How can I be happy again knowing her two children will never say the word “mommy” to her again? And how will my guilt allow me to tuck my children into bed at night knowing her children have no mother to do that ever again. That her loving and doting parents will never see their beloved child again. Their lives have flipped upside down and the normal order has been interfered with. How will they face the new life they have after having buried their only daughter, whose presence and largesse were legendary?
And still my thoughts kept coming. I was yearning for the familiar smell of detergents on my laundry and the bed linen I was hiding my face in. I was longing to open the fridge and recognize labels on the groceries inside. Anything that could connect me with home. All this strangeness made my grief more intense. I did not belong here – I did not belong anywhere, but where was I to go – only within. I mulled over it over and over again, trying to see the lesson I was meant to be learning in this.
As a nurse I had come pretty close to perfecting the skills of seeing to the needs of my patients. As a person I was a “good enough” mother, wife, daughter, sister and friend to those I loved. And yet as a human being, I was failing dismally in loving and taking care of myself. I clearly needed to learn to become my own best friend.
Here I found myself, a year and a half into my aliyah, in a strange culture, with a foreign language being spoken all around me, and I realized, at 41 that I was questioning my whole existence.
How was I ever going to live with this thick salty lump in my throat that triggers tears in my eyes? Tears of sadness and tears of anger and tears of fear. These tears have a way of making my head fuzzy, blurring my vision, falling out of my eyes and slipping down my cheeks, and even in this intense heat, making me cold and nauseous and my body tremble and shake.
How was it possible that the sun continued to rise and set? That the waves continued to break on the seashore? That cars were still moving on the streets, people still going about their daily business, dogs still barking, flowers still growing? Why had the world not ceased functioning and suspended all activity in conferment with my loss?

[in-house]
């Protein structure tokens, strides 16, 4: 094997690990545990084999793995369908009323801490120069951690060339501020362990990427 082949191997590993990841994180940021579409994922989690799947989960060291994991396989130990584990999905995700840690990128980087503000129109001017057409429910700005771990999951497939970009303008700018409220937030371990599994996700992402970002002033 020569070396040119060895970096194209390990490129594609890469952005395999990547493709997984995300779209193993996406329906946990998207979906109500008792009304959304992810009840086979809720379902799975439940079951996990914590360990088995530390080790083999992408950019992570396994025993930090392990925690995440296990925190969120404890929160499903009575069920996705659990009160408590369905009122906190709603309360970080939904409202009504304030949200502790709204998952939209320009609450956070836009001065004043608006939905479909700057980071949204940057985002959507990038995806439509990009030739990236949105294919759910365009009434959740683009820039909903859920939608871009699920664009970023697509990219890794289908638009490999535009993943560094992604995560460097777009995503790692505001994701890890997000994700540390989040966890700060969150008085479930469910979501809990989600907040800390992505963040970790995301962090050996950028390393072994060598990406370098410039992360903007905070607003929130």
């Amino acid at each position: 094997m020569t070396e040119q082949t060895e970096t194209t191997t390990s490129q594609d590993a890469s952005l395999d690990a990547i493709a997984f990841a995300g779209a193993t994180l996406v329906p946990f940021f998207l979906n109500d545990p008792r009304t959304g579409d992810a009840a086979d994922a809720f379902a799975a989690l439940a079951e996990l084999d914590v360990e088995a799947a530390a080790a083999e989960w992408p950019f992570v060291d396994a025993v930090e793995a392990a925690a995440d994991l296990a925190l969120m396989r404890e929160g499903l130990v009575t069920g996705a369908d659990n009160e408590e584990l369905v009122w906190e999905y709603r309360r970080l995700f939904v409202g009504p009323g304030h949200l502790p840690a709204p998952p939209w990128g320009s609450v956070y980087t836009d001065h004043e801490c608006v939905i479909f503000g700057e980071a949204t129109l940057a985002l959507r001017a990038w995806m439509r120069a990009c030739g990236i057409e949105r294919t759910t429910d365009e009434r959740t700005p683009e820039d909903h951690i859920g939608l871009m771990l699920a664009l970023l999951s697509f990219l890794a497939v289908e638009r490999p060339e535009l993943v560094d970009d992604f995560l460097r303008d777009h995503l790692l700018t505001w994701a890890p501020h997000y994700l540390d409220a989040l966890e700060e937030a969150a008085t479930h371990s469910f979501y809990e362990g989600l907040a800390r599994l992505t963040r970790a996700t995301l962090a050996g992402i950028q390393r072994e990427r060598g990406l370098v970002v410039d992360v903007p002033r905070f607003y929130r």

Halcyon days are gone forever. The chance to have a perfect time again has been taken from us, never to return. Living with that consciousness makes me sick. I was never an 'afraid' person. I always lived with a sense of abundance and joy. This ineffable horror has shrunken me and made me feel so small.
A few weeks after Kim passed away I planted a beautiful pot plant garden on my balcony. I chose a beautiful fig tree as her, to watch it grow. I wanted to cook delicious foods, touch fresh produce, cook meals that titillated my taste buds that I could feast my eyes upon. I needed to feel close to my husband, and wanted to make love to him so that the world and human pleasures were not denied to me.
I needed to believe that beauty still existed amongst all this pain. That I could still partake in this life and that there was still magnificence and delight to experience. As hard as I tried, my world remained a dull grey. The color was sapped out. It took me six months to notice that the flowers had returned.
One day, walking on my way, I stopped and noticed the light of the morning sun which had fallen gently on the dew drops delicately balancing on a baby blue flower juxtaposed by a bold red weed. I sat down and stared at this splendid creation. How could beauty and pain and love and anger and hurt and joy all exist side by side? Simultaneously? And now I realize that this is the human condition. Is it the stillness and silence, the noise and disquiet, this imperfection and honesty that ultimately dissolve the lump in my throat, which will build up always, again and again and again?
I am learning that it is not the big events in life that we look forward to, to make our lives meaningful and special. Life is what happens in the spaces between these times. With this realization comes the understanding that there are no answers, no questions, no right, no wrong, no demands and no fair, no simple in the simple.
So instead, I sit and extend my hands in front of me. I open my palms and look at them closely. I cup them closer together and imagine all the years of my life, all the people I love, and all the experiences that have come my way. All the opportunities I have had and lost. I look at them and own them all. They all belong to me. Today I claim them and make them mine.